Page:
It has often been asked, If Christian Science is true why did its discovery come so late in human history? To this question three answers may be given. I. In relation to the whole of history we have no proof that it is late. It is not certainly known how long this race may continue to appear, 2. Although unrecognized as such, Christian Science has cast its halo over mankind for centuries. Wherever Love has been reflected in uplifting faith, true word, or right deed, there Christian Science has been manifested. From the day of the patriarch's faith to that of the thousand channels of Christian light and endeavor, the true man has striven with mortal vanity and sensuality, and demonstrated the possibility of a higher understanding in the future. 3. The most cogent reply, however, and the one with which we are here chiefly concerned. is this, that the world was not ready earlier for the full revelation of Christian Science.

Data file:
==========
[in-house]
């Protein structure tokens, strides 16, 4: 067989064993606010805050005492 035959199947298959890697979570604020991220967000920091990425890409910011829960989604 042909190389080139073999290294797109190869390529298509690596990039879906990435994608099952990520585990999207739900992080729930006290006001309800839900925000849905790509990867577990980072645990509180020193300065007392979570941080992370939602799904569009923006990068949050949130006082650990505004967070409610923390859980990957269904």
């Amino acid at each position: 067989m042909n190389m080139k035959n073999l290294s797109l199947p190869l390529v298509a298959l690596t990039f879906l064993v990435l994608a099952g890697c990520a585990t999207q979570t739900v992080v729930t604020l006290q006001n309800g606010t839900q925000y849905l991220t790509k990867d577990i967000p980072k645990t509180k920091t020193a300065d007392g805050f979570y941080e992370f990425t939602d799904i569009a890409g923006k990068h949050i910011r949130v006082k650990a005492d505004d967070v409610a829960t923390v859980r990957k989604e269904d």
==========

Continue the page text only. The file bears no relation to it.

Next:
Those who have read anything of the religious and social ideas of the world's most civilized nations before the advent of Jesus, may easily be disposed to admit that the ancient world at least was not ripe for the unfoldment of religion from a purely metaphysical basis. The apprehension of many gods, or semi-human consciousnesses, the tendency towards luxurious living, and the prevalent custom of slavery, were too universal and deep-seated for such a revolution in thought. Despite the refinements and elegant philosophies of the Greeks and Romans, their spiritual apprehensiveness was, as compared with that of the earnest and self-denying Christian, rough-hewn and coarse. This is why, to the Christian, the most interesting panorama of ancient history is that of the Bible, For, as is well set forth by Matthew Arnold, the difference between this and other histories lies chiefly in that greater stress upon conduct and the desire for righteousness which partly grew out of, partly was manifested in, the Hebraic apprehension of the one God. While the Greek gave us an education in art, and the Roman advanced our conception of civil law and order, it is to the Hebrew we are indebted for such an example in the struggle to be good, such a warning as regards the deviation from Truth's demands, that the Christian feels he can read no other history with equal profit.

October 26, 1907

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